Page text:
Health and Medicine

E-Cigarettes "Around 95% Less Harmful" Than Regular Smoking

August 19, 2015 | by Josh L Davis

Photo credit: The uptake of e-cigarettes over the past decade has been massive, with 2.6 million users in the U.K. alone. librakv/Shutterstock

A new report published in the U.K. has concluded that e-cigarettes are nowhere near as harmful as smoking. Carried out by Public Health England (PHE), the report found that e-cigarettes are “around 95% less harmful” than smoking tobacco, and that the National Health Service should consider recommending them to help people quit smoking all together. They have also concluded that there is “no evidence” that they offer young people a gateway into smoking.

The review suggests that e-cigarettes may be contributing to falling smoking rates in the U.K., as 2.6 million adults are now thought to be using the product. They also found that almost all of these adults are ex-smokers, providing evidence that many people are not starting to use the devices after having never smoked in the first place, and instead are using them to either quit or cut down on tobacco.

“E-cigarettes are not completely risk free but when compared to smoking, evidence shows they carry just a fraction of the harm,” explained Professor Kevin Fenton, Director of Health and Wellbeing at PHE. “The problem is people increasingly think they are at least as harmful and this may be keeping millions of smokers from quitting. Local stop smoking services should look to support e-cigarette users in their journey to quitting completely.”   

Despite the high quit rates among those who start smoking e-cigarettes, interestingly the number of people who think they are more harmful than traditional smoking is also on the rise. The report details how this number has increased from 8.1% in 2013 to 22.1% in 2015. This goes against all the current scientific evidence that shows the opposite.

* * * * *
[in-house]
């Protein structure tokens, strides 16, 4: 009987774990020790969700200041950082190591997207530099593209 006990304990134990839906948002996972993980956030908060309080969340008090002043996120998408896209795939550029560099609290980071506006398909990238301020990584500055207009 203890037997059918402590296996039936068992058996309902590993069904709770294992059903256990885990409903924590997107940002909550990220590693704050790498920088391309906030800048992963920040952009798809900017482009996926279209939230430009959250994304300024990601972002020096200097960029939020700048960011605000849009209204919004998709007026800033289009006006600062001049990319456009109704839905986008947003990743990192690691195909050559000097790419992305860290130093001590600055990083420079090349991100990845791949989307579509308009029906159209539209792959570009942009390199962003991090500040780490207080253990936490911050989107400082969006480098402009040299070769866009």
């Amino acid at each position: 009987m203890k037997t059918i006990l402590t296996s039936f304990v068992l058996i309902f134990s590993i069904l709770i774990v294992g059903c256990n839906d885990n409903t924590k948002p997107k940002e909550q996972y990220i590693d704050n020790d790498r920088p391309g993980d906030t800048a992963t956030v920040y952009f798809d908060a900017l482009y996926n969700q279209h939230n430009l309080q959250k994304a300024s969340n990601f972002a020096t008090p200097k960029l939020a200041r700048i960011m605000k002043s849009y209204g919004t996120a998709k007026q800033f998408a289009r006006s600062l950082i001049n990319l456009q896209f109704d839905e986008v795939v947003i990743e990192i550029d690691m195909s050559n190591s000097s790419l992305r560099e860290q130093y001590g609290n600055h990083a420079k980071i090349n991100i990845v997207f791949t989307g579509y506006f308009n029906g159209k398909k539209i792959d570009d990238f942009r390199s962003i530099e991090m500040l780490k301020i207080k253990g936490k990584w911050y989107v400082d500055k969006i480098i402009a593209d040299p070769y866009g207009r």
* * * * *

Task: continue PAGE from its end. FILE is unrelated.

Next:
The report also goes some way to dismiss the fears that e-cigarettes act as a route into smoking for young people and non-smokers. This reasoning is partly behind the Welsh government's recent move to ban e-cigarettes from all places in which smoking tobacco is also banned, arguing that they normalize the habit, and could encourage young people to take it up.

“Fears that e-cigarettes have made smoking seem normal again or even led to people taking up tobacco smoking are not so far being realised based on the evidence assessed by this important independent review,” said Professor Linda Bauld from Cancer Research UK. “In fact, the overall evidence points to e-cigarettes actually helping people to give up smoking tobacco.”

It’s estimated that currently 80,000 people in England die each year as a result of smoking, but if everybody who does smoke were to switch to e-cigarettes, then this figure is predicted to drop to just 4,000. The evidence, according to the report, is clear: Smoking e-cigarettes is much less harmful than smoking tobacco cigarettes. And if used in conjunction with stop smoking support services, they offer a much better chance at quitting altogether. 

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